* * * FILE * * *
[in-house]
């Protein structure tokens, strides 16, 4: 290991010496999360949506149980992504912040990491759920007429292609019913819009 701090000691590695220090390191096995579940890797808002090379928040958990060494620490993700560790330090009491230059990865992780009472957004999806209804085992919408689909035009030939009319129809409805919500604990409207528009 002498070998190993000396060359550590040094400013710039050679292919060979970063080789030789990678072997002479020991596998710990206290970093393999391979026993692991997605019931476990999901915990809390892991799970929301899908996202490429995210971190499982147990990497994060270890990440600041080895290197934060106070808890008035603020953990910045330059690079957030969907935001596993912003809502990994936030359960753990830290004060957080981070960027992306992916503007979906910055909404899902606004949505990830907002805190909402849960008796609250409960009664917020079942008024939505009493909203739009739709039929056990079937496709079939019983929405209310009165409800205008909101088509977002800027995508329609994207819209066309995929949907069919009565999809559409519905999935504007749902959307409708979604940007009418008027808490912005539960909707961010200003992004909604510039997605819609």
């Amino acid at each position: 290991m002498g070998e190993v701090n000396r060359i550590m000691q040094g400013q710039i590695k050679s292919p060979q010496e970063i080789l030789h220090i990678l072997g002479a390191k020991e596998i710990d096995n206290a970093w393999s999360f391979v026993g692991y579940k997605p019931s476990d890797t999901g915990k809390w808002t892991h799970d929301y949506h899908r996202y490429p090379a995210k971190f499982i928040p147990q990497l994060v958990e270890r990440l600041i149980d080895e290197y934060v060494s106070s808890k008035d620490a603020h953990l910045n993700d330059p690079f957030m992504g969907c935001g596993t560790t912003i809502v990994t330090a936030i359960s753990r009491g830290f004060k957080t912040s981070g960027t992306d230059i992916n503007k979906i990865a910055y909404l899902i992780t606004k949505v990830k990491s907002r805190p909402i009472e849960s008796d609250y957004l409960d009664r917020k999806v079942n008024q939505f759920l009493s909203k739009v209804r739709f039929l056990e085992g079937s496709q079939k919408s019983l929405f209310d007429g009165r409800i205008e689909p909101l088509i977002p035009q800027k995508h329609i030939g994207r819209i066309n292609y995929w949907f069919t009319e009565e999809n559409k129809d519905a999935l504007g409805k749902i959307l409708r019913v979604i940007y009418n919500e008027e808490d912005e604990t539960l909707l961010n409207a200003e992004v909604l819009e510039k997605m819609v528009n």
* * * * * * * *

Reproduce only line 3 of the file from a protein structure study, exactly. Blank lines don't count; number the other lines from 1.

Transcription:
């Amino acid at each position: 290991m002498g070998e190993v701090n000396r060359i550590m000691q040094g400013q710039i590695k050679s292919p060979q010496e970063i080789l030789h220090i990678l072997g002479a390191k020991e596998i710990d096995n206290a970093w393999s999360f391979v026993g692991y579940k997605p019931s476990d890797t999901g915990k809390w808002t892991h799970d929301y949506h899908r996202y490429p090379a995210k971190f499982i928040p147990q990497l994060v958990e270890r990440l600041i149980d080895e290197y934060v060494s106070s808890k008035d620490a603020h953990l910045n993700d330059p690079f957030m992504g969907c935001g596993t560790t912003i809502v990994t330090a936030i359960s753990r009491g830290f004060k957080t912040s981070g960027t992306d230059i992916n503007k979906i990865a910055y909404l899902i992780t606004k949505v990830k990491s907002r805190p909402i009472e849960s008796d609250y957004l409960d009664r917020k999806v079942n008024q939505f759920l009493s909203k739009v209804r739709f039929l056990e085992g079937s496709q079939k919408s019983l929405f209310d007429g009165r409800i205008e689909p909101l088509i977002p035009q800027k995508h329609i030939g994207r819209i066309n292609y995929w949907f069919t009319e009565e999809n559409k129809d519905a999935l504007g409805k749902i959307l409708r019913v979604i940007y009418n919500e008027e808490d912005e604990t539960l909707l961010n409207a200003e992004v909604l819009e510039k997605m819609v528009n």